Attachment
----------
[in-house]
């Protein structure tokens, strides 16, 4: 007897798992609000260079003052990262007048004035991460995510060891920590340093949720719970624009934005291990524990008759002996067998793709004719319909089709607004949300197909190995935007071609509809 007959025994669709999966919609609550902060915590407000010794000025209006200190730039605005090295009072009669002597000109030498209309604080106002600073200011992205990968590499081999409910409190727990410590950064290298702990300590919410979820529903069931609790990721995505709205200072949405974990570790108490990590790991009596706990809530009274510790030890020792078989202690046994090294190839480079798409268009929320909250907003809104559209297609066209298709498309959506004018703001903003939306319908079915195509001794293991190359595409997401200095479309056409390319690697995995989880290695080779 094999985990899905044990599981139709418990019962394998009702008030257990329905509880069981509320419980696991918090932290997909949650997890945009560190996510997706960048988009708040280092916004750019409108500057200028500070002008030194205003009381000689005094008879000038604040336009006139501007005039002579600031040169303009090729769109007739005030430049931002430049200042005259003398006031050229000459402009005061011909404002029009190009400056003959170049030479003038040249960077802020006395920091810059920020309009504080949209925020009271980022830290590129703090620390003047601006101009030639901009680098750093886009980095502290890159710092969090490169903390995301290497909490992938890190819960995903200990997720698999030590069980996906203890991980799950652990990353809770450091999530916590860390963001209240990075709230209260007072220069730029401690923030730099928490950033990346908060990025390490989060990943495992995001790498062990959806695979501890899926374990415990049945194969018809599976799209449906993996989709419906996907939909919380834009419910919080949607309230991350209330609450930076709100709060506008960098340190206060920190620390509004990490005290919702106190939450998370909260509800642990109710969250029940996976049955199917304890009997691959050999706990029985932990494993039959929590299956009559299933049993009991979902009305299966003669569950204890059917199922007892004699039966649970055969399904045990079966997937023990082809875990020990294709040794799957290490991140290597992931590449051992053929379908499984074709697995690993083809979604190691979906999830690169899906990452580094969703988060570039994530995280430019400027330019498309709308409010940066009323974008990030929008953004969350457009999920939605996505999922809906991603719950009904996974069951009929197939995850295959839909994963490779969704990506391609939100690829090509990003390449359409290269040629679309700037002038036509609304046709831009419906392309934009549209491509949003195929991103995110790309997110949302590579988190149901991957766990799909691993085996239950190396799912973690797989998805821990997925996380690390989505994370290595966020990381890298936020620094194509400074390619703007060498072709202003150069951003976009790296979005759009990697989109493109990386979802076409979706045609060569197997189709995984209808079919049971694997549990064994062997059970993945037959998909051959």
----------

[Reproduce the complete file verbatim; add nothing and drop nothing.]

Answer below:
[in-house]
């Protein structure tokens, strides 16, 4: 007897798992609000260079003052990262007048004035991460995510060891920590340093949720719970624009934005291990524990008759002996067998793709004719319909089709607004949300197909190995935007071609509809 007959025994669709999966919609609550902060915590407000010794000025209006200190730039605005090295009072009669002597000109030498209309604080106002600073200011992205990968590499081999409910409190727990410590950064290298702990300590919410979820529903069931609790990721995505709205200072949405974990570790108490990590790991009596706990809530009274510790030890020792078989202690046994090294190839480079798409268009929320909250907003809104559209297609066209298709498309959506004018703001903003939306319908079915195509001794293991190359595409997401200095479309056409390319690697995995989880290695080779 094999985990899905044990599981139709418990019962394998009702008030257990329905509880069981509320419980696991918090932290997909949650997890945009560190996510997706960048988009708040280092916004750019409108500057200028500070002008030194205003009381000689005094008879000038604040336009006139501007005039002579600031040169303009090729769109007739005030430049931002430049200042005259003398006031050229000459402009005061011909404002029009190009400056003959170049030479003038040249960077802020006395920091810059920020309009504080949209925020009271980022830290590129703090620390003047601006101009030639901009680098750093886009980095502290890159710092969090490169903390995301290497909490992938890190819960995903200990997720698999030590069980996906203890991980799950652990990353809770450091999530916590860390963001209240990075709230209260007072220069730029401690923030730099928490950033990346908060990025390490989060990943495992995001790498062990959806695979501890899926374990415990049945194969018809599976799209449906993996989709419906996907939909919380834009419910919080949607309230991350209330609450930076709100709060506008960098340190206060920190620390509004990490005290919702106190939450998370909260509800642990109710969250029940996976049955199917304890009997691959050999706990029985932990494993039959929590299956009559299933049993009991979902009305299966003669569950204890059917199922007892004699039966649970055969399904045990079966997937023990082809875990020990294709040794799957290490991140290597992931590449051992053929379908499984074709697995690993083809979604190691979906999830690169899906990452580094969703988060570039994530995280430019400027330019498309709308409010940066009323974008990030929008953004969350457009999920939605996505999922809906991603719950009904996974069951009929197939995850295959839909994963490779969704990506391609939100690829090509990003390449359409290269040629679309700037002038036509609304046709831009419906392309934009549209491509949003195929991103995110790309997110949302590579988190149901991957766990799909691993085996239950190396799912973690797989998805821990997925996380690390989505994370290595966020990381890298936020620094194509400074390619703007060498072709202003150069951003976009790296979005759009990697989109493109990386979802076409979706045609060569197997189709995984209808079919049971694997549990064994062997059970993945037959998909051959």